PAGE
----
In 1941 he "went to duty" for the first time as a Company Sergeant-Major in the 1st Battalion, and in 1943 moved with the Battalion to North Africa. On arrival in North Africa, the Battalion took up its allocated positions in the Medjez El Bab sector, and it was at this time that the specialist platoons of the Battalion were grouped together in a single company, and he then became the first Company Sergeant-Major of the newly designation Support Company, and it was very largely due to his encouragement and common sense that it was quickly welded into a most efficient and happy company. He remained with Support Company during the time that he Battalion was in Tunisia, and moved with it to Italy during the winter.

The following year he continued to serve with Support Company, and went with it into Anzio. During this time the Company suffered almost one hundred per cent. casualties, and yet the standard he maintained in it was never lowered, and his men knew that wherever they were, his familiar figure would appear just when he was most needed for encouragement or direction. When the Battalion returned home from Italy during the spring of 1944, they were quartered temporarily in London, and it was at this time that the remnants of the Battalion provided King's Guard. There was no Drum Major in the Battalion at the time, and the only person who could act as Drum Major on this occasion was himself, and he was disguised as a Sergeant for the day, and led the King's Guards when it mounted.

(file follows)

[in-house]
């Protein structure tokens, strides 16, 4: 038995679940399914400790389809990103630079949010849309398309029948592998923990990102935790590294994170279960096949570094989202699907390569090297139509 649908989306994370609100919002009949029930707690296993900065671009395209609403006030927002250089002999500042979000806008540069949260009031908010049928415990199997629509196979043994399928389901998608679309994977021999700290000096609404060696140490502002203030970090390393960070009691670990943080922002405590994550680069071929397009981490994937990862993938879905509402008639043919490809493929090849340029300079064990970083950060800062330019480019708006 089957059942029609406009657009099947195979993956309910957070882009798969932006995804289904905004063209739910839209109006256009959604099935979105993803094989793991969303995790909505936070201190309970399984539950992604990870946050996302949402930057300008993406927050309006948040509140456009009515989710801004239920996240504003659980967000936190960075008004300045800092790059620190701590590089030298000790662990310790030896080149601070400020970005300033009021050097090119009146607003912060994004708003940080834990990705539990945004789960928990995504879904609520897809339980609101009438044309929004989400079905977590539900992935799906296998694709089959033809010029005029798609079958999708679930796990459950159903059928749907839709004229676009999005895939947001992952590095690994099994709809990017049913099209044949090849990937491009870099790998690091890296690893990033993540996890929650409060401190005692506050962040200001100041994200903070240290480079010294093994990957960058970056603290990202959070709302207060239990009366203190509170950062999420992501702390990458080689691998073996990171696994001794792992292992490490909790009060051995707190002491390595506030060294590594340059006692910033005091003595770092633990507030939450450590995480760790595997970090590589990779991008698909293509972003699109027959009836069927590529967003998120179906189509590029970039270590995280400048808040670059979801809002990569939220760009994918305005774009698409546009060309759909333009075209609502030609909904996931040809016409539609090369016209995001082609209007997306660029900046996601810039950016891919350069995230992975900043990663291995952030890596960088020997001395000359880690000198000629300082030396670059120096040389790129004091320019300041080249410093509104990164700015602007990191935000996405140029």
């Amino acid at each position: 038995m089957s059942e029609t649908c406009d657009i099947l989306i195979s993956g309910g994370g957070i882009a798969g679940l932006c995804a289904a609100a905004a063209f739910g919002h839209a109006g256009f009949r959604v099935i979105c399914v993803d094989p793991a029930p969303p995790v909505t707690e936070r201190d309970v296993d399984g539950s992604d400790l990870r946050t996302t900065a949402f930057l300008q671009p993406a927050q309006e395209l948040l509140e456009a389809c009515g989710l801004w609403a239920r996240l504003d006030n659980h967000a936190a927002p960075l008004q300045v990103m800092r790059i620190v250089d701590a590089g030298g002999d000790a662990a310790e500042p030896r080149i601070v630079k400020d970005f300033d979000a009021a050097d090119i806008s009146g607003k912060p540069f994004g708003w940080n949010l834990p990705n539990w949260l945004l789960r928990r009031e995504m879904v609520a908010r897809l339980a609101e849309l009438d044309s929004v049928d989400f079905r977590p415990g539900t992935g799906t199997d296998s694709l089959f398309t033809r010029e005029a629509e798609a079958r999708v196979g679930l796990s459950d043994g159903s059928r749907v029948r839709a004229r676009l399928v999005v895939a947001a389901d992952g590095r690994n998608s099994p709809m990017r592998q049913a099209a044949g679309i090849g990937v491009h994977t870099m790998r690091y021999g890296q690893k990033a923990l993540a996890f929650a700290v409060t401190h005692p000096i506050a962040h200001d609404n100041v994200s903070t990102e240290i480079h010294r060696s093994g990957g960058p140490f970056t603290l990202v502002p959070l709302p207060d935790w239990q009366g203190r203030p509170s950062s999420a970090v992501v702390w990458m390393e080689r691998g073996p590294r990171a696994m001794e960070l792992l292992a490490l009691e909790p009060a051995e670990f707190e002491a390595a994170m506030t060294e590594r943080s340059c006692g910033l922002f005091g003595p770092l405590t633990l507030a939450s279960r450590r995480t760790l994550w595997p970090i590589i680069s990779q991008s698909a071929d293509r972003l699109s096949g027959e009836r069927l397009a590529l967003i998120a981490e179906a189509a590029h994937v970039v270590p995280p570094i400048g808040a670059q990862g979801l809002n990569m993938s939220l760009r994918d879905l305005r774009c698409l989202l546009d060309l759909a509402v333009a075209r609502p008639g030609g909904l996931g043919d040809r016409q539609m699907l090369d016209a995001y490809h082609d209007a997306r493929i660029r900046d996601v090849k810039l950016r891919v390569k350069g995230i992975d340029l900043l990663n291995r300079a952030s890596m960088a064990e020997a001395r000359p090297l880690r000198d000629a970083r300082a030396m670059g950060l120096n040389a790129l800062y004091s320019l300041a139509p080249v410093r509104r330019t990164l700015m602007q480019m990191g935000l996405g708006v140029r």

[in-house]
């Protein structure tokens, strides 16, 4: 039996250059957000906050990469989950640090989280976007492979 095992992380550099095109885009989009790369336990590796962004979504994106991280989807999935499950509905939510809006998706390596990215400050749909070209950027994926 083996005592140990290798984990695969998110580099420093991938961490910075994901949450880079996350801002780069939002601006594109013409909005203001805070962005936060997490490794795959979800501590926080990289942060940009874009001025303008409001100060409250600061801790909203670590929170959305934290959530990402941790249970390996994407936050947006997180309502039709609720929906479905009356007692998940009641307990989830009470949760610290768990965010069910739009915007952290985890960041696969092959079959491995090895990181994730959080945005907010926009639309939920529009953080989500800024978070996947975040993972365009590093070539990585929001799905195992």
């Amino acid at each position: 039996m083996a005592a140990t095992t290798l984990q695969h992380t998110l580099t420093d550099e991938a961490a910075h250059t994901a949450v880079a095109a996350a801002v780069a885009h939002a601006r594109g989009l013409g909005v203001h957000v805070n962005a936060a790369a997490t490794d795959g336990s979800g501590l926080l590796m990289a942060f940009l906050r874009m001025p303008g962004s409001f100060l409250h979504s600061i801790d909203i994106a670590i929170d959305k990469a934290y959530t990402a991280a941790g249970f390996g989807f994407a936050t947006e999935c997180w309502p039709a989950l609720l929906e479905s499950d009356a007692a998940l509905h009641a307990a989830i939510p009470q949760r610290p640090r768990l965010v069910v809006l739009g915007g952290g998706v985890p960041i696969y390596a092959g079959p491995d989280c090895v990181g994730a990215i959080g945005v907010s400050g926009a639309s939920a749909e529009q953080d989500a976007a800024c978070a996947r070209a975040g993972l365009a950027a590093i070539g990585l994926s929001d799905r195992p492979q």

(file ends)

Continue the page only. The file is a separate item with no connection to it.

After the war he served as Drill Sergeant at No. 1 Guards Training Battalion for two years, and returned to the 1st Battalion in time to go to Palestine at the beginning of 1947, where he remained until the final evacuation the following year.

After eighteen months in Chelsea Barracks, he went out to Germany with the Battalion and his appointment as Garrison Sergeant-Major, H.Q., London District, followed. It could not have been a happier or more appropriate one. His great experience for the position, and his cheerful and imperturbable manner, which so frequently helped to keep up morale in the face of the enemy, must similarly on many occasions have comforted his superior officers in the face of imminent ceremonial disasters, which somehow he always seems to manage to avert.

His service to the Household Brigade and London District was recognised in 1959 with the award of the M.B.E. He also holds the Royal Victorian Medal and the Meritorious Service Medal.”

A copy of his M.B.E. recommendation can be obtained by clicking here.

Click here to view part of his retirement speech, at 2 minutes, 30 seconds.

Click here to view 1Bn group photo, Chelsea Barracks, 1944

Quis Separabit

Sources: History of the IG in Second World War, FitzGerald; IG Journal, 1961; 1962; The Times

Photos: IG Journal, 1962; You tube